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We introduce the definition for Information Bottleneck phase transitions, and based on it derive a formula that gives a practical condition for Information Bottleneck phase transitions

Phase Transitions for the Information Bottleneck in Representation Learning

ICLR, (2020)

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Abstract

In the Information Bottleneck (IB), when tuning the relative strength between compression and prediction terms, how do the two terms behave, and what's their relationship with the dataset and the learned representation? In this paper, we set out to answer these questions by studying multiple phase transitions in the IB objective: IB_β[p(z...More

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Introduction
  • The Information Bottleneck (IB) objective (Tishby et al, 2000): IBβ[p(z|x)] := I(X; Z) − βI(Y ; Z) (1)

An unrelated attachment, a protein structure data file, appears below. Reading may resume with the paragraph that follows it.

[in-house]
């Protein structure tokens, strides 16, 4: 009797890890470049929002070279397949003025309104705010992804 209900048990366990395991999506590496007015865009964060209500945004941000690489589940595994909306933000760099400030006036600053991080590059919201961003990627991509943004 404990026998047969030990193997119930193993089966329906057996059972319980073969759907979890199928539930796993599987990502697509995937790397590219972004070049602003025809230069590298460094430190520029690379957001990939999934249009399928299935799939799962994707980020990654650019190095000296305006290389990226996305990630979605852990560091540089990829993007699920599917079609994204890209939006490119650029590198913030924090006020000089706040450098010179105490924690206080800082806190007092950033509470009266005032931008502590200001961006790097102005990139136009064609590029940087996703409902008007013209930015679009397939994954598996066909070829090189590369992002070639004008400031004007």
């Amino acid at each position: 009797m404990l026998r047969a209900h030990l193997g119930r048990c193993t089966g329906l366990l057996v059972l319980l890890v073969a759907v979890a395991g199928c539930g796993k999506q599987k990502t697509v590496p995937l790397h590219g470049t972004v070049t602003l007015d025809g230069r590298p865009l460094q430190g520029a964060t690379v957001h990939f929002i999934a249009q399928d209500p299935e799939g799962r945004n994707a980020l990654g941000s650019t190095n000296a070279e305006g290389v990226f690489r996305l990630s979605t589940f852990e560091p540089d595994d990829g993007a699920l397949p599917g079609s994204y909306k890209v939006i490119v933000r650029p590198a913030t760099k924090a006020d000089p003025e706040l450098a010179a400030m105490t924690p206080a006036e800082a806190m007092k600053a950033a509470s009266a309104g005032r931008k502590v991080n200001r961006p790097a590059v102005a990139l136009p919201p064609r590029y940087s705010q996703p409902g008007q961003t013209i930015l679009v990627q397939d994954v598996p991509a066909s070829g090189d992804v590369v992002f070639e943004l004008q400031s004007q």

explicitly trades off model compression (I(X; Z), I(·; ·) denoting mutual information) with predictive performance (I(Y ; Z)) using the Lagrange multiplier β, where X, Y are observed random variables, and Z is a learned representation of X.
  • From Eq (1) the authors see that when β → 0 it will encourage I(X; Z) = 0 which leads to a trivial representation Z that is independent of X, while when β → +∞, it reduces to a maximum likelihood objective1 that does not constrain the information flow
  • Between these two extremes, how will the IB objective behave?
  • In Wu et al (2019), the authors observe and study the learnability transition, i.e. the β value such that the IB objective transitions from a trivial global minimum to learning a nontrivial representation.
  • To answer the full question, the authors need to consider the full range of β
Highlights